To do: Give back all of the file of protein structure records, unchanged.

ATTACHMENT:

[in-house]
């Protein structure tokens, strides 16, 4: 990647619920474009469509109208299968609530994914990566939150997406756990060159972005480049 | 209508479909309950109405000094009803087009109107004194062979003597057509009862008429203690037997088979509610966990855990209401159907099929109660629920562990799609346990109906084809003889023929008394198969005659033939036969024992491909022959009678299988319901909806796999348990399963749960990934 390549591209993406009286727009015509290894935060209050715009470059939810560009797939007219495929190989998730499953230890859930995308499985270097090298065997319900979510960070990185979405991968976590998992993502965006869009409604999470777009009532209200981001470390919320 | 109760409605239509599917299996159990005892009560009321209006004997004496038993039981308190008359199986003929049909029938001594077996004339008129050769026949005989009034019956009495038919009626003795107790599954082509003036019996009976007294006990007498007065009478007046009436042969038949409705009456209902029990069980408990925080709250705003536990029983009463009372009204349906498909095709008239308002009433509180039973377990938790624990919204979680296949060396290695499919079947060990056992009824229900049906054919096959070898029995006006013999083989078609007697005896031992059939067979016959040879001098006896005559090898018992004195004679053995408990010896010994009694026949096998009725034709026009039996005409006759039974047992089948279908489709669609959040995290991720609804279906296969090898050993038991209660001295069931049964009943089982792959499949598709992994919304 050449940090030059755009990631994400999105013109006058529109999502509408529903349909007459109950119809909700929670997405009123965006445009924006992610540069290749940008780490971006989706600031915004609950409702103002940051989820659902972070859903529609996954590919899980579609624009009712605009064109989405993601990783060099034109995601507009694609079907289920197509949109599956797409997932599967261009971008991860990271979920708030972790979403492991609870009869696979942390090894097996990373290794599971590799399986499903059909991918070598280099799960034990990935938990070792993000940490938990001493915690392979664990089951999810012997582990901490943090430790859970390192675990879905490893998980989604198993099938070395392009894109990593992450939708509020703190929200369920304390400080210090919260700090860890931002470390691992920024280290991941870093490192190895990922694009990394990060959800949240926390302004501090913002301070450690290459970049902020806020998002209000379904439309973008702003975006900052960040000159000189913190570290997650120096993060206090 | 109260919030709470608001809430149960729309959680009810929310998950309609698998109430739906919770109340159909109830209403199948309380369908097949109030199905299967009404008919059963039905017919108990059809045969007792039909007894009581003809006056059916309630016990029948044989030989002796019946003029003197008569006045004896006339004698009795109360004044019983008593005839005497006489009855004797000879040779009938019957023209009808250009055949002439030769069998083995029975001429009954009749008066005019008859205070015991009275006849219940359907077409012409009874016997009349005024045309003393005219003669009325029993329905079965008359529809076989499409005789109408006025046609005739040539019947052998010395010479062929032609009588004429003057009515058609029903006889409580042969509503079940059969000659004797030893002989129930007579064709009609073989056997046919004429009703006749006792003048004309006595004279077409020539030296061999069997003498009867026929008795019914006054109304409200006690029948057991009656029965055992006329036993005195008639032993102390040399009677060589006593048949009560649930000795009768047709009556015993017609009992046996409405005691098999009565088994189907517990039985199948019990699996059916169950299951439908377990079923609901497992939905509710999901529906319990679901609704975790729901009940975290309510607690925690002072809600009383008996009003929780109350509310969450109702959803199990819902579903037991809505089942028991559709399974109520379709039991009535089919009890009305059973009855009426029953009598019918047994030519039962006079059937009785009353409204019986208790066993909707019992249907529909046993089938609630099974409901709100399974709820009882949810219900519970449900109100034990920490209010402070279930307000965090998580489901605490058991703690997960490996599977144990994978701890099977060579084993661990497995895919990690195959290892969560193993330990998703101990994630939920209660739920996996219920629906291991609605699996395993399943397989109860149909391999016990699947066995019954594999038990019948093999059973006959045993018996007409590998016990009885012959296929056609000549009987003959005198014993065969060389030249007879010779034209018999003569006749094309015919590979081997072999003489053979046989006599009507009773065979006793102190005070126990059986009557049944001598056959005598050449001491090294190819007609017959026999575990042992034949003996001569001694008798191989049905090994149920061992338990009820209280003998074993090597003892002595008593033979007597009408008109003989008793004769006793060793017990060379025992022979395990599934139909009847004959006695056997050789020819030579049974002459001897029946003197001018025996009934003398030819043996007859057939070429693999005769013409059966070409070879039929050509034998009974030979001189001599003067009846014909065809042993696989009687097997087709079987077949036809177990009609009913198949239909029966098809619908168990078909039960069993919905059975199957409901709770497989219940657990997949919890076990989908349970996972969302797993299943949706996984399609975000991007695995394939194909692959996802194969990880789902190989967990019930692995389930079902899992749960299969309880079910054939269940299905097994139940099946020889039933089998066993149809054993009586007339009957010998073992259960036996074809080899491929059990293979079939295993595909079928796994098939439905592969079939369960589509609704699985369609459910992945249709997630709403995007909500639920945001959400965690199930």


[in-house]
């Protein structure tokens, strides 16, 4: 990647619920474009469509109208299968609530994914990566939150997406756990060159972005480049 | 209508479909309950109405000094009803087009109107004194062979003597057509009862008429203690037997088979509610966990855990209401159907099929109660629920562990799609346990109906084809003889023929008394198969005659033939036969024992491909022959009678299988319901909806796999348990399963749960990934 390549591209993406009286727009015509290894935060209050715009470059939810560009797939007219495929190989998730499953230890859930995308499985270097090298065997319900979510960070990185979405991968976590998992993502965006869009409604999470777009009532209200981001470390919320 | 109760409605239509599917299996159990005892009560009321209006004997004496038993039981308190008359199986003929049909029938001594077996004339008129050769026949005989009034019956009495038919009626003795107790599954082509003036019996009976007294006990007498007065009478007046009436042969038949409705009456209902029990069980408990925080709250705003536990029983009463009372009204349906498909095709008239308002009433509180039973377990938790624990919204979680296949060396290695499919079947060990056992009824229900049906054919096959070898029995006006013999083989078609007697005896031992059939067979016959040879001098006896005559090898018992004195004679053995408990010896010994009694026949096998009725034709026009039996005409006759039974047992089948279908489709669609959040995290991720609804279906296969090898050993038991209660001295069931049964009943089982792959499949598709992994919304 050449940090030059755009990631994400999105013109006058529109999502509408529903349909007459109950119809909700929670997405009123965006445009924006992610540069290749940008780490971006989706600031915004609950409702103002940051989820659902972070859903529609996954590919899980579609624009009712605009064109989405993601990783060099034109995601507009694609079907289920197509949109599956797409997932599967261009971008991860990271979920708030972790979403492991609870009869696979942390090894097996990373290794599971590799399986499903059909991918070598280099799960034990990935938990070792993000940490938990001493915690392979664990089951999810012997582990901490943090430790859970390192675990879905490893998980989604198993099938070395392009894109990593992450939708509020703190929200369920304390400080210090919260700090860890931002470390691992920024280290991941870093490192190895990922694009990394990060959800949240926390302004501090913002301070450690290459970049902020806020998002209000379904439309973008702003975006900052960040000159000189913190570290997650120096993060206090 | 109260919030709470608001809430149960729309959680009810929310998950309609698998109430739906919770109340159909109830209403199948309380369908097949109030199905299967009404008919059963039905017919108990059809045969007792039909007894009581003809006056059916309630016990029948044989030989002796019946003029003197008569006045004896006339004698009795109360004044019983008593005839005497006489009855004797000879040779009938019957023209009808250009055949002439030769069998083995029975001429009954009749008066005019008859205070015991009275006849219940359907077409012409009874016997009349005024045309003393005219003669009325029993329905079965008359529809076989499409005789109408006025046609005739040539019947052998010395010479062929032609009588004429003057009515058609029903006889409580042969509503079940059969000659004797030893002989129930007579064709009609073989056997046919004429009703006749006792003048004309006595004279077409020539030296061999069997003498009867026929008795019914006054109304409200006690029948057991009656029965055992006329036993005195008639032993102390040399009677060589006593048949009560649930000795009768047709009556015993017609009992046996409405005691098999009565088994189907517990039985199948019990699996059916169950299951439908377990079923609901497992939905509710999901529906319990679901609704975790729901009940975290309510607690925690002072809600009383008996009003929780109350509310969450109702959803199990819902579903037991809505089942028991559709399974109520379709039991009535089919009890009305059973009855009426029953009598019918047994030519039962006079059937009785009353409204019986208790066993909707019992249907529909046993089938609630099974409901709100399974709820009882949810219900519970449900109100034990920490209010402070279930307000965090998580489901605490058991703690997960490996599977144990994978701890099977060579084993661990497995895919990690195959290892969560193993330990998703101990994630939920209660739920996996219920629906291991609605699996395993399943397989109860149909391999016990699947066995019954594999038990019948093999059973006959045993018996007409590998016990009885012959296929056609000549009987003959005198014993065969060389030249007879010779034209018999003569006749094309015919590979081997072999003489053979046989006599009507009773065979006793102190005070126990059986009557049944001598056959005598050449001491090294190819007609017959026999575990042992034949003996001569001694008798191989049905090994149920061992338990009820209280003998074993090597003892002595008593033979007597009408008109003989008793004769006793060793017990060379025992022979395990599934139909009847004959006695056997050789020819030579049974002459001897029946003197001018025996009934003398030819043996007859057939070429693999005769013409059966070409070879039929050509034998009974030979001189001599003067009846014909065809042993696989009687097997087709079987077949036809177990009609009913198949239909029966098809619908168990078909039960069993919905059975199957409901709770497989219940657990997949919890076990989908349970996972969302797993299943949706996984399609975000991007695995394939194909692959996802194969990880789902190989967990019930692995389930079902899992749960299969309880079910054939269940299905097994139940099946020889039933089998066993149809054993009586007339009957010998073992259960036996074809080899491929059990293979079939295993595909079928796994098939439905592969079939369960589509609704699985369609459910992945249709997630709403995007909500639920945001959400965690199930």